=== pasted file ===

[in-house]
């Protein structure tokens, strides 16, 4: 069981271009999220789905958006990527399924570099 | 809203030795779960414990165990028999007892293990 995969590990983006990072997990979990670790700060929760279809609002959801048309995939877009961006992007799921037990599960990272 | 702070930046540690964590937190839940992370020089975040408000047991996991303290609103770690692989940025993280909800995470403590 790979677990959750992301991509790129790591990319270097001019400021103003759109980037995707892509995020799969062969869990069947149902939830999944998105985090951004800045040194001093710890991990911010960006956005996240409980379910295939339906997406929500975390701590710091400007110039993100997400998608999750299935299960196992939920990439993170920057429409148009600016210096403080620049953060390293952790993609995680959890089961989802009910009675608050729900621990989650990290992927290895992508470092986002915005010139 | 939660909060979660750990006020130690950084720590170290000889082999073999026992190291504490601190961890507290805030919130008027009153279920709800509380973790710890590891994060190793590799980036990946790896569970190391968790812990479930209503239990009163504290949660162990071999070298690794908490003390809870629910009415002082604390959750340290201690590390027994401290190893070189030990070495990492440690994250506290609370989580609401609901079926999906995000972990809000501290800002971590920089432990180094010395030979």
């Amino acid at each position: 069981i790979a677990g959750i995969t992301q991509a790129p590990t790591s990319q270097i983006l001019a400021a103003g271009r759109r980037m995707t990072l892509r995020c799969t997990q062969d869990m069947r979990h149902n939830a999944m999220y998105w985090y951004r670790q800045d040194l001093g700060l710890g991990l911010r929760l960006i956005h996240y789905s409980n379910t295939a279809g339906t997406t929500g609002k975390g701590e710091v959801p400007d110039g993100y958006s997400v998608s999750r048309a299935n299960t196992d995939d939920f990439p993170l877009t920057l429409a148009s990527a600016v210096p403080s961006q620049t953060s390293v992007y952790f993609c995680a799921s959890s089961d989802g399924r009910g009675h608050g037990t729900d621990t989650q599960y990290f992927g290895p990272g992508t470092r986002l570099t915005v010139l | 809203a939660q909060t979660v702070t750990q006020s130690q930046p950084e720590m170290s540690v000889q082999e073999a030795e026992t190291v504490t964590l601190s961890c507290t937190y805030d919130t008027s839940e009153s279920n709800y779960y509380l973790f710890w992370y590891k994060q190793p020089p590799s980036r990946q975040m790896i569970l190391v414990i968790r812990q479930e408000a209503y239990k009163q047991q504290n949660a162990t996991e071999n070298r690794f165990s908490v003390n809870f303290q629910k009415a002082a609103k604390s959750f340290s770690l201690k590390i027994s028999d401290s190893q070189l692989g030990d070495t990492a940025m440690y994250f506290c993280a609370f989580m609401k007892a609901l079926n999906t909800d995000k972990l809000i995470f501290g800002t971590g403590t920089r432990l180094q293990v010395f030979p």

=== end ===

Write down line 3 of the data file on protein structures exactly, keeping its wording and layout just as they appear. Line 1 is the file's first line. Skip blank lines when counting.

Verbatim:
């Amino acid at each position: 069981i790979a677990g959750i995969t992301q991509a790129p590990t790591s990319q270097i983006l001019a400021a103003g271009r759109r980037m995707t990072l892509r995020c799969t997990q062969d869990m069947r979990h149902n939830a999944m999220y998105w985090y951004r670790q800045d040194l001093g700060l710890g991990l911010r929760l960006i956005h996240y789905s409980n379910t295939a279809g339906t997406t929500g609002k975390g701590e710091v959801p400007d110039g993100y958006s997400v998608s999750r048309a299935n299960t196992d995939d939920f990439p993170l877009t920057l429409a148009s990527a600016v210096p403080s961006q620049t953060s390293v992007y952790f993609c995680a799921s959890s089961d989802g399924r009910g009675h608050g037990t729900d621990t989650q599960y990290f992927g290895p990272g992508t470092r986002l570099t915005v010139l | 809203a939660q909060t979660v702070t750990q006020s130690q930046p950084e720590m170290s540690v000889q082999e073999a030795e026992t190291v504490t964590l601190s961890c507290t937190y805030d919130t008027s839940e009153s279920n709800y779960y509380l973790f710890w992370y590891k994060q190793p020089p590799s980036r990946q975040m790896i569970l190391v414990i968790r812990q479930e408000a209503y239990k009163q047991q504290n949660a162990t996991e071999n070298r690794f165990s908490v003390n809870f303290q629910k009415a002082a609103k604390s959750f340290s770690l201690k590390i027994s028999d401290s190893q070189l692989g030990d070495t990492a940025m440690y994250f506290c993280a609370f989580m609401k007892a609901l079926n999906t909800d995000k972990l809000i995470f501290g800002t971590g403590t920089r432990l180094q293990v010395f030979p």